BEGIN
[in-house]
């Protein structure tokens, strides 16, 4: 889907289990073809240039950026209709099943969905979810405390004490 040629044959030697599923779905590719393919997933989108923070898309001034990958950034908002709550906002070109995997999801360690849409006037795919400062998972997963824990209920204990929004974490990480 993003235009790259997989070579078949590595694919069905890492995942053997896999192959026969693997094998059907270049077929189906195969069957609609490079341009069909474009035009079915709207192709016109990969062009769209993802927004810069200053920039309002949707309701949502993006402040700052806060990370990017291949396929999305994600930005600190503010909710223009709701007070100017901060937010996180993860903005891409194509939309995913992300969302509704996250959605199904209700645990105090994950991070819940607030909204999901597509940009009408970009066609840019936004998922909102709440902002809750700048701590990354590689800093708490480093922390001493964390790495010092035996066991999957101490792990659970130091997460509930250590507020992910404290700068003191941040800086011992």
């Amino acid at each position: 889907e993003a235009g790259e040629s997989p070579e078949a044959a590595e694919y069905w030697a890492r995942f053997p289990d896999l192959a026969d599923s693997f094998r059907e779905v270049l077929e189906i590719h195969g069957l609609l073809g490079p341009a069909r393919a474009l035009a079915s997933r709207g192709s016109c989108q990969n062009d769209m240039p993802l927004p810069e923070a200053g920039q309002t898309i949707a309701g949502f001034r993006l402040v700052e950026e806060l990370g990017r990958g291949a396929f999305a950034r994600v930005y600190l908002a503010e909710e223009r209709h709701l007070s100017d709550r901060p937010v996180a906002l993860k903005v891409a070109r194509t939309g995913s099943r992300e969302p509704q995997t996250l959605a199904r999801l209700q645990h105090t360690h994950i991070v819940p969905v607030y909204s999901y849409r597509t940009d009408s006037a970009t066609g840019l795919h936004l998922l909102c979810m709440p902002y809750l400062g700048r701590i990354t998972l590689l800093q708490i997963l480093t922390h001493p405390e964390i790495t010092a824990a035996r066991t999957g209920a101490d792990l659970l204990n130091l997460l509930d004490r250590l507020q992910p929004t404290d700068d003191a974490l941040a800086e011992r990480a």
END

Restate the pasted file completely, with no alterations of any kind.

[in-house]
């Protein structure tokens, strides 16, 4: 889907289990073809240039950026209709099943969905979810405390004490 040629044959030697599923779905590719393919997933989108923070898309001034990958950034908002709550906002070109995997999801360690849409006037795919400062998972997963824990209920204990929004974490990480 993003235009790259997989070579078949590595694919069905890492995942053997896999192959026969693997094998059907270049077929189906195969069957609609490079341009069909474009035009079915709207192709016109990969062009769209993802927004810069200053920039309002949707309701949502993006402040700052806060990370990017291949396929999305994600930005600190503010909710223009709701007070100017901060937010996180993860903005891409194509939309995913992300969302509704996250959605199904209700645990105090994950991070819940607030909204999901597509940009009408970009066609840019936004998922909102709440902002809750700048701590990354590689800093708490480093922390001493964390790495010092035996066991999957101490792990659970130091997460509930250590507020992910404290700068003191941040800086011992």
């Amino acid at each position: 889907e993003a235009g790259e040629s997989p070579e078949a044959a590595e694919y069905w030697a890492r995942f053997p289990d896999l192959a026969d599923s693997f094998r059907e779905v270049l077929e189906i590719h195969g069957l609609l073809g490079p341009a069909r393919a474009l035009a079915s997933r709207g192709s016109c989108q990969n062009d769209m240039p993802l927004p810069e923070a200053g920039q309002t898309i949707a309701g949502f001034r993006l402040v700052e950026e806060l990370g990017r990958g291949a396929f999305a950034r994600v930005y600190l908002a503010e909710e223009r209709h709701l007070s100017d709550r901060p937010v996180a906002l993860k903005v891409a070109r194509t939309g995913s099943r992300e969302p509704q995997t996250l959605a199904r999801l209700q645990h105090t360690h994950i991070v819940p969905v607030y909204s999901y849409r597509t940009d009408s006037a970009t066609g840019l795919h936004l998922l909102c979810m709440p902002y809750l400062g700048r701590i990354t998972l590689l800093q708490i997963l480093t922390h001493p405390e964390i790495t010092a824990a035996r066991t999957g209920a101490d792990l659970l204990n130091l997460l509930d004490r250590l507020q992910p929004t404290d700068d003191a974490l941040a800086e011992r990480a």